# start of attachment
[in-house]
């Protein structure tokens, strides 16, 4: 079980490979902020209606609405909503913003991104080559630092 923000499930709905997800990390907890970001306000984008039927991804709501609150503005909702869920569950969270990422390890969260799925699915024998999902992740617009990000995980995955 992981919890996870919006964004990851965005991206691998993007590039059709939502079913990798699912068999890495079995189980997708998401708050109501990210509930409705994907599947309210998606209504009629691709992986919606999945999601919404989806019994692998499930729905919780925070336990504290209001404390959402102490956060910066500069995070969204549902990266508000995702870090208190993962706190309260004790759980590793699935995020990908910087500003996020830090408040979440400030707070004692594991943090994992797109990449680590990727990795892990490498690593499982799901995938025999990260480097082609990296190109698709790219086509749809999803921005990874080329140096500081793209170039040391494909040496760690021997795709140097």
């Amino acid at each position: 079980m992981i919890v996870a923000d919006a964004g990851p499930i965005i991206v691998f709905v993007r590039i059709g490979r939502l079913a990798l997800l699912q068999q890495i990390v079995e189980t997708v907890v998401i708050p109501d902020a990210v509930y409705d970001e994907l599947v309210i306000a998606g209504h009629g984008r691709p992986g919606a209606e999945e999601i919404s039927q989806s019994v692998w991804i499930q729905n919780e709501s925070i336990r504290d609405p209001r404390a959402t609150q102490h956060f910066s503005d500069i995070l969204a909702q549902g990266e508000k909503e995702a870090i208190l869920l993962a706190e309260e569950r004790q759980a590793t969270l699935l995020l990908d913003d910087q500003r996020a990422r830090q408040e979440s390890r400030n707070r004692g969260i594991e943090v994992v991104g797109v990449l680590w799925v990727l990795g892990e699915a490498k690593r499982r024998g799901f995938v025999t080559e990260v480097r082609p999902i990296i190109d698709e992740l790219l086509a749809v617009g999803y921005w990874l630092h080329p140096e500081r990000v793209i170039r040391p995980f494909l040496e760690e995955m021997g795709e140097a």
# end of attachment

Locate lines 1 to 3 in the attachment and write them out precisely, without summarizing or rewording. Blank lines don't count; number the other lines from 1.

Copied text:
[in-house]
């Protein structure tokens, strides 16, 4: 079980490979902020209606609405909503913003991104080559630092 923000499930709905997800990390907890970001306000984008039927991804709501609150503005909702869920569950969270990422390890969260799925699915024998999902992740617009990000995980995955 992981919890996870919006964004990851965005991206691998993007590039059709939502079913990798699912068999890495079995189980997708998401708050109501990210509930409705994907599947309210998606209504009629691709992986919606999945999601919404989806019994692998499930729905919780925070336990504290209001404390959402102490956060910066500069995070969204549902990266508000995702870090208190993962706190309260004790759980590793699935995020990908910087500003996020830090408040979440400030707070004692594991943090994992797109990449680590990727990795892990490498690593499982799901995938025999990260480097082609990296190109698709790219086509749809999803921005990874080329140096500081793209170039040391494909040496760690021997795709140097």
């Amino acid at each position: 079980m992981i919890v996870a923000d919006a964004g990851p499930i965005i991206v691998f709905v993007r590039i059709g490979r939502l079913a990798l997800l699912q068999q890495i990390v079995e189980t997708v907890v998401i708050p109501d902020a990210v509930y409705d970001e994907l599947v309210i306000a998606g209504h009629g984008r691709p992986g919606a209606e999945e999601i919404s039927q989806s019994v692998w991804i499930q729905n919780e709501s925070i336990r504290d609405p209001r404390a959402t609150q102490h956060f910066s503005d500069i995070l969204a909702q549902g990266e508000k909503e995702a870090i208190l869920l993962a706190e309260e569950r004790q759980a590793t969270l699935l995020l990908d913003d910087q500003r996020a990422r830090q408040e979440s390890r400030n707070r004692g969260i594991e943090v994992v991104g797109v990449l680590w799925v990727l990795g892990e699915a490498k690593r499982r024998g799901f995938v025999t080559e990260v480097r082609p999902i990296i190109d698709e992740l790219l086509a749809v617009g999803y921005w990874l630092h080329p140096e500081r990000v793209i170039r040391p995980f494909l040496e760690e995955m021997g795709e140097a």